Our students often “stand at the threshold,” between the two worlds, in which we hold ceremony and ritual spaces to represent severance and incorporation. However, oftentimes a student needs to fully sever from certain behaviors, thought patterns or addictions in order to step into their new intention. Without this significant threshold experience, many teenagers and young adults seek various alternatives to mark this transition. Some resort to substances, buy lottery tickets or cigarettes, some engage in sexual activity, where some may engage in all of the above in order to feel as if they are stepping into their adulthood, but may not engage in the important ceremony and ritual that creates a meaningful experience for their transition.

Although at first glance it may seem that these are unhealthy manifestations of a mental health issue, and subsequently may lead to even more unhealthy choices, there is also an element to these behaviors and choices that represent a child’s search for that threshold; signifying meaning and purpose in their lives. Our society tends to hold a lot of weight (and responsibility) over “ages,” such as turning 16 and being able to drive legally, or 18 when one is expected to move out, get a job, and continue college. Although all of these represent a form of rite of passage, over time they have come to be an expectation that has negated the entire meaning behind ceremony, ritual and celebration that is so much a part of a rite of passage.

One of our goals as a program is to facilitate and provide this experience to our adolescents and young adults. One of my goals as a therapist, guide, role model and caregiver, is to help our students find meaning in their life and recognize that what they are worth is only as much as they value themselves and their experiences in life. It is all of our jobs to celebrate these important marks of transition and develop intentional and positive ceremony around reaching these important life stages so the legacy can continue on.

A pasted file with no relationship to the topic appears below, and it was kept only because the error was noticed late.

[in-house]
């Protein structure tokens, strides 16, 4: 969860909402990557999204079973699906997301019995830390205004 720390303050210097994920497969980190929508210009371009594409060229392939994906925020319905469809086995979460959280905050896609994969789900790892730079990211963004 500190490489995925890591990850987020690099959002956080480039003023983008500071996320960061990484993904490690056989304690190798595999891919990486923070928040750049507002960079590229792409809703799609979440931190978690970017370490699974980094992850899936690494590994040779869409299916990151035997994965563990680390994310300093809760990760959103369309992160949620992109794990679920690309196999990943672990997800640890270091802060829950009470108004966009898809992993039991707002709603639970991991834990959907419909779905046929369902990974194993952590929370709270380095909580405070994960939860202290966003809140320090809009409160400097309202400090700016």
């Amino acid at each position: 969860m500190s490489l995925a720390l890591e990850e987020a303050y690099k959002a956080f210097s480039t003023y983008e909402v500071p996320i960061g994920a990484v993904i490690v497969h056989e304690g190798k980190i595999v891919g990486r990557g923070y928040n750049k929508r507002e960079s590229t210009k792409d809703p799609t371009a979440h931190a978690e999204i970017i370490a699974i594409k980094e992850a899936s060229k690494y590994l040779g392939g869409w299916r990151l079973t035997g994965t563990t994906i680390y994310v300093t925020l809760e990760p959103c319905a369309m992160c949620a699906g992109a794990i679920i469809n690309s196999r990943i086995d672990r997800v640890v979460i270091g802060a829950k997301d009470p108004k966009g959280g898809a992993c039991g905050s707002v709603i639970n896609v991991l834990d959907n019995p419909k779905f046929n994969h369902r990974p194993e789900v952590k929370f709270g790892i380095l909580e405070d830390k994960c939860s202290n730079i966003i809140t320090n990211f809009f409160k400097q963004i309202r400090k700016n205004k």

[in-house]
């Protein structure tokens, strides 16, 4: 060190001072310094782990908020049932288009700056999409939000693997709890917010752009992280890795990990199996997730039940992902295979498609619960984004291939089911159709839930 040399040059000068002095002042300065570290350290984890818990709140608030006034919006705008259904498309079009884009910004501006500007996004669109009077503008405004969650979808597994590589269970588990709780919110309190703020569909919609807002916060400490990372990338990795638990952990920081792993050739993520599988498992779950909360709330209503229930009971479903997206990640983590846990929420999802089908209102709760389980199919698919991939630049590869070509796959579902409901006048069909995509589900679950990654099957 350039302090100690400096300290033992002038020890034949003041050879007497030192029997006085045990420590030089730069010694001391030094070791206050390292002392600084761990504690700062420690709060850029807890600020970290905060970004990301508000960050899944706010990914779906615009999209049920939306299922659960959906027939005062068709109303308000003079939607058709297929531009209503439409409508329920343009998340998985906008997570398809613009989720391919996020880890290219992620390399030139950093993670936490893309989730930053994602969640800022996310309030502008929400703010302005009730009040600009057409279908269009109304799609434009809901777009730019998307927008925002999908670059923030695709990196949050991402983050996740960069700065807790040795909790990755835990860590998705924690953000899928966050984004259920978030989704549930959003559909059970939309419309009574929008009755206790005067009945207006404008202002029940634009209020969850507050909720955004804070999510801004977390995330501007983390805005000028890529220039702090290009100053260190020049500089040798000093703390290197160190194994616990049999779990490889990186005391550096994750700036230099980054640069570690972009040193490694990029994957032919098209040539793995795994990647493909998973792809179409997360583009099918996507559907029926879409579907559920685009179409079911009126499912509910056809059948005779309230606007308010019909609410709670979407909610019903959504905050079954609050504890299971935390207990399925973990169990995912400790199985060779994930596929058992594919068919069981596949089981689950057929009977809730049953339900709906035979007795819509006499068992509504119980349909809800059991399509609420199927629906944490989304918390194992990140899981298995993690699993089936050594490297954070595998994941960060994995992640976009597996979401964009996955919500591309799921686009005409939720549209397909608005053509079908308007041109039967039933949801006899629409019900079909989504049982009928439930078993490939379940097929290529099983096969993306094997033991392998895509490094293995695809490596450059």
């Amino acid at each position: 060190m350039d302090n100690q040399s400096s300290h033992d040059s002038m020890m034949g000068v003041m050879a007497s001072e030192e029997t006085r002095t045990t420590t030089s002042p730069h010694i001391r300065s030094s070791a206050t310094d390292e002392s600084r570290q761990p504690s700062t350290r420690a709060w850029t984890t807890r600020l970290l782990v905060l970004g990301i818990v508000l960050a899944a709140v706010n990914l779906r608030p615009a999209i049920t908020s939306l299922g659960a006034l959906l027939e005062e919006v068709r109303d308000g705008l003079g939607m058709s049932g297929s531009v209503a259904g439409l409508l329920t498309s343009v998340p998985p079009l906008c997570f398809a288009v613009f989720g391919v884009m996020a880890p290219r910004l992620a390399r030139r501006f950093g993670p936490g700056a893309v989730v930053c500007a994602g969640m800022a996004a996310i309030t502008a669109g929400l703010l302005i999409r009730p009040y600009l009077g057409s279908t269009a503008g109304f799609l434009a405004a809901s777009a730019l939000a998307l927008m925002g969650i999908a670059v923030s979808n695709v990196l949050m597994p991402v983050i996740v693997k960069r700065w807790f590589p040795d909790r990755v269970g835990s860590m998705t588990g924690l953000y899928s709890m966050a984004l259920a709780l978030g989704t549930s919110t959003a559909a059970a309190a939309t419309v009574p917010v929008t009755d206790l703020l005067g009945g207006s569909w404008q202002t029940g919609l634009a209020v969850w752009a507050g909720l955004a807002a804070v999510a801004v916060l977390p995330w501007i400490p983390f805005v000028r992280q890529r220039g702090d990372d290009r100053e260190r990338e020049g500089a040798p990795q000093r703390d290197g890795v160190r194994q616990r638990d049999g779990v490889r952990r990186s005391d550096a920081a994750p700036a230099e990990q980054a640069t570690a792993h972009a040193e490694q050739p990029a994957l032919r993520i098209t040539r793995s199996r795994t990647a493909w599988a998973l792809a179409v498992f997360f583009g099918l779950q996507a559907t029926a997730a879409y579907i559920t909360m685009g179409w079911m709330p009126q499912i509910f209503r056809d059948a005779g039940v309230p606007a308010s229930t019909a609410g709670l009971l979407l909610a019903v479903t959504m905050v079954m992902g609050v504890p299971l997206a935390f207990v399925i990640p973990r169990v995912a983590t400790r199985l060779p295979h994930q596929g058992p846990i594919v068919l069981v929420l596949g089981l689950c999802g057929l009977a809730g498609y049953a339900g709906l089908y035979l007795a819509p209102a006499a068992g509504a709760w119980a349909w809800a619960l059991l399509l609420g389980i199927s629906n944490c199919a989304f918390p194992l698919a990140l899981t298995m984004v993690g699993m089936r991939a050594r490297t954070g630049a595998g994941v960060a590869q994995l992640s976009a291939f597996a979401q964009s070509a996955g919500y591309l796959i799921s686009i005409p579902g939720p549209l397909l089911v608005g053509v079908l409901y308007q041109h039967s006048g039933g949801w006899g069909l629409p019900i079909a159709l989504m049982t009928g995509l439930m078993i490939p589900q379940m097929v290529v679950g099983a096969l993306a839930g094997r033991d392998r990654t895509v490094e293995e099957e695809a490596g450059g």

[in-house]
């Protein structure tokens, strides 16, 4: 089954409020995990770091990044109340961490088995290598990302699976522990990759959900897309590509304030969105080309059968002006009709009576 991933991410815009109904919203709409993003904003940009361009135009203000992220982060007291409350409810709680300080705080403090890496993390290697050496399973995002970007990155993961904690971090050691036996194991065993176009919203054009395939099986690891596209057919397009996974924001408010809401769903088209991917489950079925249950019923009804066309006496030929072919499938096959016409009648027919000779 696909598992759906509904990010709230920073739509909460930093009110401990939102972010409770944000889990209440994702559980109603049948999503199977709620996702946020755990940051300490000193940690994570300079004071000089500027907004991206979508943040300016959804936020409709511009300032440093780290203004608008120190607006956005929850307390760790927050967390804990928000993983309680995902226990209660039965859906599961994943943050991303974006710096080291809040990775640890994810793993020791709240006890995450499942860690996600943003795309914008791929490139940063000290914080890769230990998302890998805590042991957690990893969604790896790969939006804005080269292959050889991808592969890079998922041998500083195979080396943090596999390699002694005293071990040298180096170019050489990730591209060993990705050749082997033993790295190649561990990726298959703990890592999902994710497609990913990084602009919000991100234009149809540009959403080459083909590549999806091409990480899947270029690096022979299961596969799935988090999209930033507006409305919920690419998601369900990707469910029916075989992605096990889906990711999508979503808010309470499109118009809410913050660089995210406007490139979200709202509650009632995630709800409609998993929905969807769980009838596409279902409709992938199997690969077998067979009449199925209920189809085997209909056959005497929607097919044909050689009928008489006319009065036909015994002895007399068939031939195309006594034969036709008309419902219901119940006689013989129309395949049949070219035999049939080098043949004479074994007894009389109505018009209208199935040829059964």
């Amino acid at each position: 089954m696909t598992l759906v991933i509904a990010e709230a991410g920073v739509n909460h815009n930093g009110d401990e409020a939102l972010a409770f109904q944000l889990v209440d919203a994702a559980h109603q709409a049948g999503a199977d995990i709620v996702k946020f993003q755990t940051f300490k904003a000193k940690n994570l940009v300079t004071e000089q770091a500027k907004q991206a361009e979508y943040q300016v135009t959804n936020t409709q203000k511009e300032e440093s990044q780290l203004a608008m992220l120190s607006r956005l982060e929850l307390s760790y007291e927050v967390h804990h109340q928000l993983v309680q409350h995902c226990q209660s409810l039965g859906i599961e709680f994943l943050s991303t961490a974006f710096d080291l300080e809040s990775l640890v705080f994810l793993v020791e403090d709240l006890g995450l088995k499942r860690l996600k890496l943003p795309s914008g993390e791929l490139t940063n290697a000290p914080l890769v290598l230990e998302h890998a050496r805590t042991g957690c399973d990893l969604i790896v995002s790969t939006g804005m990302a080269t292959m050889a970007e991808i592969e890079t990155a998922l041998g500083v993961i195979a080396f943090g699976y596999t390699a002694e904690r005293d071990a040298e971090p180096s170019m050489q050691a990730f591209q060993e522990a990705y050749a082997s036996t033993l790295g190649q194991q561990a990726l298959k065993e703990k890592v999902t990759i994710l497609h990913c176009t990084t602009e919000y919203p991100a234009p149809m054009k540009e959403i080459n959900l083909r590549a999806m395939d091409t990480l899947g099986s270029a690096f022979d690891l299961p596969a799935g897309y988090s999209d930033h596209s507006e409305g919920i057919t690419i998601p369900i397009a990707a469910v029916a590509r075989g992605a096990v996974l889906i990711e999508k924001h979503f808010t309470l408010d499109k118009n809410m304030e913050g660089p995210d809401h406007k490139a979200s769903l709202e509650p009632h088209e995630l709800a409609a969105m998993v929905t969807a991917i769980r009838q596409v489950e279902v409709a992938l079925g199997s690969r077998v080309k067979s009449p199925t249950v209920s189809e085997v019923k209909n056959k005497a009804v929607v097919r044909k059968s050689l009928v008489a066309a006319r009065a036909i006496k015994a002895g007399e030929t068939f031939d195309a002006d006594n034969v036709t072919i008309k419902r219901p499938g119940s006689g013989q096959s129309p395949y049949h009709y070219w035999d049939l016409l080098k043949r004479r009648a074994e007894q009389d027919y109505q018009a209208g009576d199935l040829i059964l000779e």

June 22, 2017

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Q & A with Academic Coordinator Isabel Holmes

Isabel joined the Pacific Quest team in 2016 after graduating from Vanderbilt University with her M.Ed in Human Development Counseling. She worked as a Young Adult Program Guide for seven months before moving into her current role as Academic Coordinator.  As the AC, Isabel strives to integrate the curriculum into our students’ daily process through groups and experiential learning opportunities.  This Q & A is an opportunity to learn more about Isabel and her valuable role at PQ!

Isabel Holmes, Academic Coordinator

What drew you to PQ?

I was drawn to Pacific Quest by the unique way our program combines mental health treatment, social-emotional learning, and experience of the outdoors. I was excited by the community approach to care, and have come to respect that even more during my time here. On a personal level, I thought that living on the Big Island and working at Pacific Quest would allow me to live and experience my own life in a radically different way, and that has absolutely proven true! My time here has challenged me in ways I didn’t previously know I could rise to meet, and has opened doors that I never knew existed.

What is your favorite part of PQ?

When I was working as a Program Guide, I used to joke that my favorite part of the job was sitting outside the luas at the end of the day, waiting for students to shower or complete their nightly routines. While it makes for an easy laugh, I meant it honestly, because it was in some of those moments, rolling around on a dirty floor in exhaustion verging on delirium, that I forged some of the best connections I ever had with students, whether through hilarious laughter over something completely silly or in a quiet moment of serious reflection on that day. I think what this really points to, and my real favorite part of PQ, is that the structure of our program gives us the opportunity to observe and help our students recognize and change their own patterns of behavior in a way that just doesn’t exist anywhere else.

What is your academic background?